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ERIC Number: ED563301
Record Type: Non-Journal
Publication Date: 2013
Pages: 122
Abstractor: As Provided
Reference Count: N/A
ISBN: 978-1-3035-2196-6
ISSN: N/A
Three Essays on Teacher Education Programs and Test-Takers' Response Times on Test Items
Qian, Hong
ProQuest LLC, Ph.D. Dissertation, Michigan State University
This dissertation includes three essays: one essay focuses on the effect of teacher preparation programs on teacher knowledge while the other two focus on test-takers' response times on test items. Essay One addresses the problem of how opportunities to learn in teacher preparation programs influence future elementary mathematics teachers' knowledge. This essay used data collected for the Teacher Education and Development Study in Mathematics (TEDS-M). TEDS-M measured the mathematics content knowledge (MCK) and the mathematics pedagogical content knowledge (MPCK) of future teachers in their final year in teacher preparation programs. The purpose of this essay is to explore whether elementary teaching candidates' MCK and MPCK are associated with their opportunities to learn in mathematics courses, mathematics methods courses, general pedagogy courses, and student teaching in five countries. The results showed that opportunities to learn in some teacher preparation components are more important than in other components and that there are more associations in high-performance countries than in low-performance countries. Essay Two addresses the problem of how to detect item pre-knowledge using item responses and response time data. Item-knowledge is indicated by an unexpected short response time and unexpected correct response. This essay used a hierarchical framework proposed by other researchers for predicting expected response and response times. Large residuals between the expected responses and the observed responses indicate aberrance. Two samples are used for detecting item pre-knowledge. The first sample is from the early stage of the operational test and is used for item calibration. The second sample is from the late stage of the operational test, which may feature item pre-knowledge. The purpose of this essay is to explore whether there are item pre-knowledge and compromised items in the second sample using the parameters estimated from the first sample. The results showed two items (out of 111) potentially exposed, and two candidates (out of 1,172) showing some indication of pre-knowledge on multiple items. Essay Three addresses the problem of how to improve ability estimation or shorten a test using response times as collateral information. Response times can provide useful information about ability based on the correlation between person ability and person speed. The purpose of this essay is to explore whether incorporating a response time model into a CAT procedure will improve the correlation between true ability and estimated ability and classification accuracy by simulation studies. At the same time, the test length for the examinees whose ability is near the cut score is usually very long in variable length adaptive tests that have stopping rules related to decision making. Another purpose of this essay is to investigate whether using response times as collateral information can shorten the test length for these examinees while maintaining the same level of accuracy. The results from this study showed that using response times as collateral information does not improve ability estimation for this large-scale licensure examination using the specified estimation procedure which was designed to support a CAT procedure. [The dissertation citations contained here are published with the permission of ProQuest LLC. Further reproduction is prohibited without permission. Copies of dissertations may be obtained by Telephone (800) 1-800-521-0600. Web page: http://www.proquest.com/en-US/products/dissertations/individuals.shtml.]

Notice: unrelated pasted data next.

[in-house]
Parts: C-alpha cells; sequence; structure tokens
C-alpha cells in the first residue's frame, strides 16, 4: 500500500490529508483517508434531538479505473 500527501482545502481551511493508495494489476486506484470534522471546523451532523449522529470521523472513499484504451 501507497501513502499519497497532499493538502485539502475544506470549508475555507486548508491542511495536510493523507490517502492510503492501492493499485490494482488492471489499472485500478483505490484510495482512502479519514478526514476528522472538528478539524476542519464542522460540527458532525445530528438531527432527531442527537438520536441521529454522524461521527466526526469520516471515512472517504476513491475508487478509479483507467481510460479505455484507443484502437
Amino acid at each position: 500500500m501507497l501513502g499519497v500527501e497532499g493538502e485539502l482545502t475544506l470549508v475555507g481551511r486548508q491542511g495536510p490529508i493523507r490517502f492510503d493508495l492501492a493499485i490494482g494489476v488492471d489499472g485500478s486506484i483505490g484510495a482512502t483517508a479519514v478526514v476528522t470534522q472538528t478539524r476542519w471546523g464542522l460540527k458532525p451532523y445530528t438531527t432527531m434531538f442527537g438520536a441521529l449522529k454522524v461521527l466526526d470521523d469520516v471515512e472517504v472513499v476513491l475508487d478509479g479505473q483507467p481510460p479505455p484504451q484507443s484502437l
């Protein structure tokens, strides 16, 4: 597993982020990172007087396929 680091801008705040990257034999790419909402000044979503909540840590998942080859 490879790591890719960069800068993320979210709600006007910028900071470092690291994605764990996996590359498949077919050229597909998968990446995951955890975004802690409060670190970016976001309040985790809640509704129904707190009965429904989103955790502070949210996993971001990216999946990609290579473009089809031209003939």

ProQuest LLC. 789 East Eisenhower Parkway, P.O. Box 1346, Ann Arbor, MI 48106. Tel: 800-521-0600; Web site: http://www.proquest.com/en-US/products/dissertations/individuals.shtml
Publication Type: Dissertations/Theses - Doctoral Dissertations
Education Level: Higher Education; Postsecondary Education
Audience: N/A
Language: English
Sponsor: N/A
Authoring Institution: N/A